(Asheville writer Denise Kierman wrote an excellent book about this: The Girls of Atomic City: The Untold Story of the Women Who Helped Win WWII).
I will digress again because this thread reminds me of a story told by a feisty 97-year old, Ruth Brown of the Gilkey community. She was very proud of being one of those girls at Oak Ridge. Although she had no idea what the plant did or why the secrecy, she knew it was part of the war effort, and she knew how to follow orders. Her job was to keep any man from sneaking into the women’s dormitory at night. Once, and only once, her mettle was tested. She saw somebody in the morning shadows, and confronted him. His answers did not satisfy her, and she said “I’m gonna call security.” She ran back to her desk, the fellow in hot pursuit. When she picked up the receiver (some of you might have to look up a photo of a telephone), and turned to face him, this stranger pulled a gun on her. “I’m gonna shoot you if you don’t hang up.” The intimidation made Ruth really angry. Of all the nerve! She said, “Fire away. I’m callin’ the cops.” The man fled the building. After the war, Ruth taught school for 46 years in Rutherford County. Before her 99th birthday, she told me that the longer she lived, the more she realized that the most important thing was the people she knew. She said, “The other things made no difference. They don’t have meaning.” When I attended her funeral, I heard many stories from devoted students who came from all over to pay their respects to the tough lady who challenged them to do their best.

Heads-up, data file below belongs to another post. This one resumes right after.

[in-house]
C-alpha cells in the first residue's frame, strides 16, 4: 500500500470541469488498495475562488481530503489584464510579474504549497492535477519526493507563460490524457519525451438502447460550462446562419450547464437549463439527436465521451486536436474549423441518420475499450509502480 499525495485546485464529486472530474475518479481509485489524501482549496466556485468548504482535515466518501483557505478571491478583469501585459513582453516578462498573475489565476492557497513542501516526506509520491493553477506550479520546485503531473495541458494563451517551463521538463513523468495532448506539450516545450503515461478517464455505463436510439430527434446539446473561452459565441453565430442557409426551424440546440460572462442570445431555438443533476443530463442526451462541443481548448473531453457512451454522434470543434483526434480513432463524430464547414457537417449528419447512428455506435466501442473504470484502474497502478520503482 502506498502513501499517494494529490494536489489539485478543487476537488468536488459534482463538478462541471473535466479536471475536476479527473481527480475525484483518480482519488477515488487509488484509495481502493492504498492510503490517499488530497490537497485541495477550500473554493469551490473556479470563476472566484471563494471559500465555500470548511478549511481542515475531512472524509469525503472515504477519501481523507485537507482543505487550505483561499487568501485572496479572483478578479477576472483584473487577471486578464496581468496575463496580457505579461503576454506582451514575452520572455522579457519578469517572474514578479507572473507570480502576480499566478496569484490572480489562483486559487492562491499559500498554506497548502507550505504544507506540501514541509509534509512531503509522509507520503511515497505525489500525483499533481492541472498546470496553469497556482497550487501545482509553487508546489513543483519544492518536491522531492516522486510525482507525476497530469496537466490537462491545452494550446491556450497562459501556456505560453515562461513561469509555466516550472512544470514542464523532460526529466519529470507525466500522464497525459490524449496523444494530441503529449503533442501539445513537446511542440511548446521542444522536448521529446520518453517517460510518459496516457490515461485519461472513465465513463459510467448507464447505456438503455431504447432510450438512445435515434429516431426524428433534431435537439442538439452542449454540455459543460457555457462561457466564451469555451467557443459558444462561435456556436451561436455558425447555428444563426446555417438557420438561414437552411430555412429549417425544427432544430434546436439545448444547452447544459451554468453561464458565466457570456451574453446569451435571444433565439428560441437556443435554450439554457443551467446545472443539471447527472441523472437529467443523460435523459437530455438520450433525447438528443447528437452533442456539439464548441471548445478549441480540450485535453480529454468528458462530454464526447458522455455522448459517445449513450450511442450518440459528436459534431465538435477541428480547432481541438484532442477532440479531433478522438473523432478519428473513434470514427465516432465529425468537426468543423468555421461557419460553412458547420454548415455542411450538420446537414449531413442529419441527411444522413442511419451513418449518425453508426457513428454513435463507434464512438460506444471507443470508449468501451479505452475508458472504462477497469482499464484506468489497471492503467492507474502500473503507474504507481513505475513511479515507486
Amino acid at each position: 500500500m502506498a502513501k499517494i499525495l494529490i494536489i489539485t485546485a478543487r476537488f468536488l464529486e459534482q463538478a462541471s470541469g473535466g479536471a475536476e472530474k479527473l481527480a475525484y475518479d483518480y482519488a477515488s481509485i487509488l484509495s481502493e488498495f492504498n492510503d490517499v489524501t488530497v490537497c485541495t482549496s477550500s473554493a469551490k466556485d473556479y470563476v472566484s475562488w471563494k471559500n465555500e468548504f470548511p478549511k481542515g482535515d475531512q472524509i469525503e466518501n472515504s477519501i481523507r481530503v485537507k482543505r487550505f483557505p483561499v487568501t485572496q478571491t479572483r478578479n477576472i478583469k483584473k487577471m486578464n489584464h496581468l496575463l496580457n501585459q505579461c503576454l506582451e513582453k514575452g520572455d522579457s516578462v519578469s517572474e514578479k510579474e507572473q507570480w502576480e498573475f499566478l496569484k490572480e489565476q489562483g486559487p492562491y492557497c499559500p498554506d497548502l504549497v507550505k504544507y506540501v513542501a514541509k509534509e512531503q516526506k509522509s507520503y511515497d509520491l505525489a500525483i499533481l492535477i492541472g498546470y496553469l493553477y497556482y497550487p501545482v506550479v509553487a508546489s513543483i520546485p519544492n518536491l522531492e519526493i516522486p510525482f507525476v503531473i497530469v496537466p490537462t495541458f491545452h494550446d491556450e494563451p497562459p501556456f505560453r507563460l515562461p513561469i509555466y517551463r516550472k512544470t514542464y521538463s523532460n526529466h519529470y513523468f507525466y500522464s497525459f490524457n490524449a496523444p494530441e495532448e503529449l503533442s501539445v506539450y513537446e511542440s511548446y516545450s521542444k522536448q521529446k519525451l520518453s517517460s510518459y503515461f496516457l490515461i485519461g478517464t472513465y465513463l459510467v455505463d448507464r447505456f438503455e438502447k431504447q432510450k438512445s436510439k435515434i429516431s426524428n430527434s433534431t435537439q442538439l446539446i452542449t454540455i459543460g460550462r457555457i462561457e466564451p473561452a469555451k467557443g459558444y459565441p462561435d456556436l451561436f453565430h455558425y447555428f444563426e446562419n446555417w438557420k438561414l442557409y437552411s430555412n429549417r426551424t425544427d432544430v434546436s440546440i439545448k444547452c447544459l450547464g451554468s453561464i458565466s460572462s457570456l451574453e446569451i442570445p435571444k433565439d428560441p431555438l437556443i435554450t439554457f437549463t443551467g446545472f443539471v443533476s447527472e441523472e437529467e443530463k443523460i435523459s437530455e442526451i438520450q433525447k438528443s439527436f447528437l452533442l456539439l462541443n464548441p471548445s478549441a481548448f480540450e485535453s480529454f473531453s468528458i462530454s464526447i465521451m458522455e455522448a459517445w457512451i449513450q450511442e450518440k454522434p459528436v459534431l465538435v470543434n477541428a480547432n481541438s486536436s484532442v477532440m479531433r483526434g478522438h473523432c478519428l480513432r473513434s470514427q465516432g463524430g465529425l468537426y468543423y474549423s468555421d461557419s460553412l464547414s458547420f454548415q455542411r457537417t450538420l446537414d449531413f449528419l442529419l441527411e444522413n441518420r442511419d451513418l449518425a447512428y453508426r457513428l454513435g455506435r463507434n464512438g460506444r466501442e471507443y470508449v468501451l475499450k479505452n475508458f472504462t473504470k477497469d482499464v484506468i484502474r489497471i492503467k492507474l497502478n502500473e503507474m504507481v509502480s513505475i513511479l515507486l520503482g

Now, returning to Mike Allison’s story in medias res: when his father wore a badge with his photo at the Carbon defense plant. Claude Allison said that no knives or even nail clippers were allowed at work. One night, security called him over and pretended a casual conversation. Embedded in the friendly chatter was a trick question. One of the guards asked to borrow his nail clippers. He didn’t have one. Later on, the other guard asked if he had a knife. Dad said no, he followed the rules. He found out later that somebody else did not; a gauge had been tampered with. There were reasons for strict security.
The Allisons moved into the Daves homeplace which had been built by Forest Brackett around 1890. (See Brackett Town Saga) Brackett sold the house and surrounding acreage to Mike’s grandfather Benjamin Taylor Daves. When Mike was a youngster, the house was owned by a cousin. There were many Daves aunts and uncles because Grandfather married three times. The last time was when he was very old. He married a young woman, Cordia Diademma (Demer) Suttles, born about 1895, one of nine kids, who left him with their baby Zonia Virginia Daves when she went to town and never returned. Little is known or told about her, unless I learn something this weekend at the Daves reunion. (According to ancestry.com, Zonia was born a hundred years ago on May 14, 1918, died March 23, 1995, and was buried in the Dysartsville Baptist Church cemetery.) Mike’s grandfather took care of Zonia and willed the homeplace to her. Zonia worked at the Marion hosiery mill and took care of her father until he died. She raised six children there after she married Claude Benjamin Allison of Old Fort.
Today, Mike and Brenda Allison are happily retired in the old homeplace that he has remodeled. Their living room has the original stone fireplace on one wall.